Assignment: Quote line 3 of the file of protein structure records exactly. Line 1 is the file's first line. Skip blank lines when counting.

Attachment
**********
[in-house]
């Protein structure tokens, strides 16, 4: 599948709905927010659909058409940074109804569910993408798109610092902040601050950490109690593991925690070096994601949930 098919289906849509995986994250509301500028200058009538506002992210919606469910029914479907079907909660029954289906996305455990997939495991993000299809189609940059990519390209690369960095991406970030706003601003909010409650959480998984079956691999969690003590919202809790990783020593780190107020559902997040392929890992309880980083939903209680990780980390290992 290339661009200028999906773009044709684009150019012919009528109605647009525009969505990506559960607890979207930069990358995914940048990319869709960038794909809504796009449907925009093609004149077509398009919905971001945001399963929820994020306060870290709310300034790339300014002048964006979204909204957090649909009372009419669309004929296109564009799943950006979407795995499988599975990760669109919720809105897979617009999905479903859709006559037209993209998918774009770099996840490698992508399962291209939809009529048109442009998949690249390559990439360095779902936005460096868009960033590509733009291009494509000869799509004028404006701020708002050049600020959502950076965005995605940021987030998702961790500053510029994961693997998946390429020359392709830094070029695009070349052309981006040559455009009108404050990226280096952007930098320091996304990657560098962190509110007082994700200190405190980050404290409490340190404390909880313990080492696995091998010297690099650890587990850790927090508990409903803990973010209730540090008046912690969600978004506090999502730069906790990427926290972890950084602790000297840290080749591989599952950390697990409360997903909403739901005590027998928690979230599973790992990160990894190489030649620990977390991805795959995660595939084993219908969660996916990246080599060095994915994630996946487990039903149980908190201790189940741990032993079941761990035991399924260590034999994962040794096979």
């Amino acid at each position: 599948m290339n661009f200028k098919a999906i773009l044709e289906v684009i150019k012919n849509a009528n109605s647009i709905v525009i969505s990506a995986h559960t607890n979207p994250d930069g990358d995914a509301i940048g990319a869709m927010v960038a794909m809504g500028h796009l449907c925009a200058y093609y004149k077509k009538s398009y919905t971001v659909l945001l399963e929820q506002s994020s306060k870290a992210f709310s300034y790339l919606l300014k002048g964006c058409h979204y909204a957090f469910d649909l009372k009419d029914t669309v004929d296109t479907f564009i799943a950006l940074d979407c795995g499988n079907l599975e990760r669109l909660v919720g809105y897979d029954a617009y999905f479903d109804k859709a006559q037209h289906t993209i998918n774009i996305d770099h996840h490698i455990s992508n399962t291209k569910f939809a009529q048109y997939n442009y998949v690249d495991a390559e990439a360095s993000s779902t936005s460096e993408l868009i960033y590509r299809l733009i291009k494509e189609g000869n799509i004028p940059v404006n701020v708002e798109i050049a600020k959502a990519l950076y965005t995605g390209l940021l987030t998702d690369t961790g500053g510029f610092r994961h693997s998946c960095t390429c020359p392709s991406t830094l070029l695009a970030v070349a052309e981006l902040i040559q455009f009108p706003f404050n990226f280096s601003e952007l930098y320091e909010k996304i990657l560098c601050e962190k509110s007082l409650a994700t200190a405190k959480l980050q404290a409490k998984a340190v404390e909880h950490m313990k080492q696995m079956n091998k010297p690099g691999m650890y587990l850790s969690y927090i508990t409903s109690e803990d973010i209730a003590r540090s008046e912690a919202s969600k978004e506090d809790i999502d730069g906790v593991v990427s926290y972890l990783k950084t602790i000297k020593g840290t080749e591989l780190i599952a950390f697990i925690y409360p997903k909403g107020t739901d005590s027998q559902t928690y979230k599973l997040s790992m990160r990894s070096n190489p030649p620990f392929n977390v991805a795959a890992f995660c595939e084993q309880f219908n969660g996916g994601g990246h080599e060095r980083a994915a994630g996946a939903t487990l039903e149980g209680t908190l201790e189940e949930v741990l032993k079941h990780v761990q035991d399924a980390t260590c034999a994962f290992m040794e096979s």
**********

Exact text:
């Amino acid at each position: 599948m290339n661009f200028k098919a999906i773009l044709e289906v684009i150019k012919n849509a009528n109605s647009i709905v525009i969505s990506a995986h559960t607890n979207p994250d930069g990358d995914a509301i940048g990319a869709m927010v960038a794909m809504g500028h796009l449907c925009a200058y093609y004149k077509k009538s398009y919905t971001v659909l945001l399963e929820q506002s994020s306060k870290a992210f709310s300034y790339l919606l300014k002048g964006c058409h979204y909204a957090f469910d649909l009372k009419d029914t669309v004929d296109t479907f564009i799943a950006l940074d979407c795995g499988n079907l599975e990760r669109l909660v919720g809105y897979d029954a617009y999905f479903d109804k859709a006559q037209h289906t993209i998918n774009i996305d770099h996840h490698i455990s992508n399962t291209k569910f939809a009529q048109y997939n442009y998949v690249d495991a390559e990439a360095s993000s779902t936005s460096e993408l868009i960033y590509r299809l733009i291009k494509e189609g000869n799509i004028p940059v404006n701020v708002e798109i050049a600020k959502a990519l950076y965005t995605g390209l940021l987030t998702d690369t961790g500053g510029f610092r994961h693997s998946c960095t390429c020359p392709s991406t830094l070029l695009a970030v070349a052309e981006l902040i040559q455009f009108p706003f404050n990226f280096s601003e952007l930098y320091e909010k996304i990657l560098c601050e962190k509110s007082l409650a994700t200190a405190k959480l980050q404290a409490k998984a340190v404390e909880h950490m313990k080492q696995m079956n091998k010297p690099g691999m650890y587990l850790s969690y927090i508990t409903s109690e803990d973010i209730a003590r540090s008046e912690a919202s969600k978004e506090d809790i999502d730069g906790v593991v990427s926290y972890l990783k950084t602790i000297k020593g840290t080749e591989l780190i599952a950390f697990i925690y409360p997903k909403g107020t739901d005590s027998q559902t928690y979230k599973l997040s790992m990160r990894s070096n190489p030649p620990f392929n977390v991805a795959a890992f995660c595939e084993q309880f219908n969660g996916g994601g990246h080599e060095r980083a994915a994630g996946a939903t487990l039903e149980g209680t908190l201790e189940e949930v741990l032993k079941h990780v761990q035991d399924a980390t260590c034999a994962f290992m040794e096979s």